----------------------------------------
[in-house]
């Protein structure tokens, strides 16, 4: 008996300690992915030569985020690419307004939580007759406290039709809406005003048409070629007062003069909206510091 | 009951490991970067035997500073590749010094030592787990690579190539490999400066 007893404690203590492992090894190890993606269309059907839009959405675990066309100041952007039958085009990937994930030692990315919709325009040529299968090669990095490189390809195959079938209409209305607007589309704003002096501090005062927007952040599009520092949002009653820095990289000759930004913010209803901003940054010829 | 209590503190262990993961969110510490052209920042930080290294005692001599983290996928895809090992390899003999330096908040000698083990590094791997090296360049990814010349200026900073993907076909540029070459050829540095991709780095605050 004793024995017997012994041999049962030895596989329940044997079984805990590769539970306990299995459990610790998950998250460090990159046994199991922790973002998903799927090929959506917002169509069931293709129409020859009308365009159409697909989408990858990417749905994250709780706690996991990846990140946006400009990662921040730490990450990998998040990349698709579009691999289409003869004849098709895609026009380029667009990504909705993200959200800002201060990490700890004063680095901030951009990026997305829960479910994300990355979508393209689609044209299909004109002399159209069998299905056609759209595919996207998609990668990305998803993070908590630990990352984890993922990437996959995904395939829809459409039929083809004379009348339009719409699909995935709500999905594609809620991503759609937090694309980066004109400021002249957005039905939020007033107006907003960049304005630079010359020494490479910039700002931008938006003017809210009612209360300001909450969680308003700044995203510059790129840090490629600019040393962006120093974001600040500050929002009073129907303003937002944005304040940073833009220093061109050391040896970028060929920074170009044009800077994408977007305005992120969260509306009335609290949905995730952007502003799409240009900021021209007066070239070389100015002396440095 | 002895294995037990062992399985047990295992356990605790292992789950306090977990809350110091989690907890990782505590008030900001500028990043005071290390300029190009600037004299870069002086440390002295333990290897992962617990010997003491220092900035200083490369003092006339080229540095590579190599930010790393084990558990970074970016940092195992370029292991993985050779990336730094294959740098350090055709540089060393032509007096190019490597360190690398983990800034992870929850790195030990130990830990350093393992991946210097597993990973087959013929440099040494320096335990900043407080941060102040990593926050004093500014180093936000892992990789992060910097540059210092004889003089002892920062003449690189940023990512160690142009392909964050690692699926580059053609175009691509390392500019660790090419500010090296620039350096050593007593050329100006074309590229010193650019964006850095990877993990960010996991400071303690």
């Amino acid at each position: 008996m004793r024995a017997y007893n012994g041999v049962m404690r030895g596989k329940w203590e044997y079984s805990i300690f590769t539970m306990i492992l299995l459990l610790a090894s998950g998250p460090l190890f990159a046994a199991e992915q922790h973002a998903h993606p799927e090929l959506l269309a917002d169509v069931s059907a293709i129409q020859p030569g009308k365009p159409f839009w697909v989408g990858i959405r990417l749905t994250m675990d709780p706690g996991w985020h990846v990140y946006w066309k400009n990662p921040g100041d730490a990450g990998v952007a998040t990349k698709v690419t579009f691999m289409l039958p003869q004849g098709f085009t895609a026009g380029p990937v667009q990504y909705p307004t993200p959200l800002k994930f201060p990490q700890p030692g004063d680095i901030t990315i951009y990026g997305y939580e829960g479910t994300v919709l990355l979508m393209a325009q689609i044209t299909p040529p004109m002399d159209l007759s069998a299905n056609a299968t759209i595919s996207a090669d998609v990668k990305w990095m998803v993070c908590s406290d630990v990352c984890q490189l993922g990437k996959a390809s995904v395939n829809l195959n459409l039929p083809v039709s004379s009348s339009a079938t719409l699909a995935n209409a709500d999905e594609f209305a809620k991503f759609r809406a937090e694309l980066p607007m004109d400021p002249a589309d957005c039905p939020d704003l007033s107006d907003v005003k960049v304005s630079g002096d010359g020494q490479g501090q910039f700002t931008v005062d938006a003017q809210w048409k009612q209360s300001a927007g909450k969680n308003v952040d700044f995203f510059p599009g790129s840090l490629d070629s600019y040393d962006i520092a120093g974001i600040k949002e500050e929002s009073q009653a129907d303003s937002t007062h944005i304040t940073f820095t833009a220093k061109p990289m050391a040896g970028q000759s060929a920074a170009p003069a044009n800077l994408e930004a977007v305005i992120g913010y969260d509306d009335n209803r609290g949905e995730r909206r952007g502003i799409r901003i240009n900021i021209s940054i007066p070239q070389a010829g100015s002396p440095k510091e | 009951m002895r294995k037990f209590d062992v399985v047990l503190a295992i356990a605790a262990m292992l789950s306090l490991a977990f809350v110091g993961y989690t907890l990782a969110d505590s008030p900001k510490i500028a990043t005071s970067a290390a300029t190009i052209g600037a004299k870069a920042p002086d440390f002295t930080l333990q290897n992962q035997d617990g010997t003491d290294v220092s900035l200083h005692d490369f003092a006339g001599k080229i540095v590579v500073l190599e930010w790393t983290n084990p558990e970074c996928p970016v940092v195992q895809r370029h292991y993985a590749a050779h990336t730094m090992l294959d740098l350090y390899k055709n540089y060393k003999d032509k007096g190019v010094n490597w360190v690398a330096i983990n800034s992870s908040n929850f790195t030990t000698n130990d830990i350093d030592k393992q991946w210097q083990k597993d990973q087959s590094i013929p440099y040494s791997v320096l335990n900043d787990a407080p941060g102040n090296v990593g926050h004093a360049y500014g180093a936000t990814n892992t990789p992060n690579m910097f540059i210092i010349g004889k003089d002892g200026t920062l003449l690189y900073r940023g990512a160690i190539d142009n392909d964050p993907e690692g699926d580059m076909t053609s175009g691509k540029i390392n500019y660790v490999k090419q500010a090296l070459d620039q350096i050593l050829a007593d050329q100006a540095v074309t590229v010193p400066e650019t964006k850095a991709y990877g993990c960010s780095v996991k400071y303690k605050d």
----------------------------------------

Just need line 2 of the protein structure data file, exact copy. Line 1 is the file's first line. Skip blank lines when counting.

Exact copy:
């Protein structure tokens, strides 16, 4: 008996300690992915030569985020690419307004939580007759406290039709809406005003048409070629007062003069909206510091 | 009951490991970067035997500073590749010094030592787990690579190539490999400066 007893404690203590492992090894190890993606269309059907839009959405675990066309100041952007039958085009990937994930030692990315919709325009040529299968090669990095490189390809195959079938209409209305607007589309704003002096501090005062927007952040599009520092949002009653820095990289000759930004913010209803901003940054010829 | 209590503190262990993961969110510490052209920042930080290294005692001599983290996928895809090992390899003999330096908040000698083990590094791997090296360049990814010349200026900073993907076909540029070459050829540095991709780095605050 004793024995017997012994041999049962030895596989329940044997079984805990590769539970306990299995459990610790998950998250460090990159046994199991922790973002998903799927090929959506917002169509069931293709129409020859009308365009159409697909989408990858990417749905994250709780706690996991990846990140946006400009990662921040730490990450990998998040990349698709579009691999289409003869004849098709895609026009380029667009990504909705993200959200800002201060990490700890004063680095901030951009990026997305829960479910994300990355979508393209689609044209299909004109002399159209069998299905056609759209595919996207998609990668990305998803993070908590630990990352984890993922990437996959995904395939829809459409039929083809004379009348339009719409699909995935709500999905594609809620991503759609937090694309980066004109400021002249957005039905939020007033107006907003960049304005630079010359020494490479910039700002931008938006003017809210009612209360300001909450969680308003700044995203510059790129840090490629600019040393962006120093974001600040500050929002009073129907303003937002944005304040940073833009220093061109050391040896970028060929920074170009044009800077994408977007305005992120969260509306009335609290949905995730952007502003799409240009900021021209007066070239070389100015002396440095 | 002895294995037990062992399985047990295992356990605790292992789950306090977990809350110091989690907890990782505590008030900001500028990043005071290390300029190009600037004299870069002086440390002295333990290897992962617990010997003491220092900035200083490369003092006339080229540095590579190599930010790393084990558990970074970016940092195992370029292991993985050779990336730094294959740098350090055709540089060393032509007096190019490597360190690398983990800034992870929850790195030990130990830990350093393992991946210097597993990973087959013929440099040494320096335990900043407080941060102040990593926050004093500014180093936000892992990789992060910097540059210092004889003089002892920062003449690189940023990512160690142009392909964050690692699926580059053609175009691509390392500019660790090419500010090296620039350096050593007593050329100006074309590229010193650019964006850095990877993990960010996991400071303690």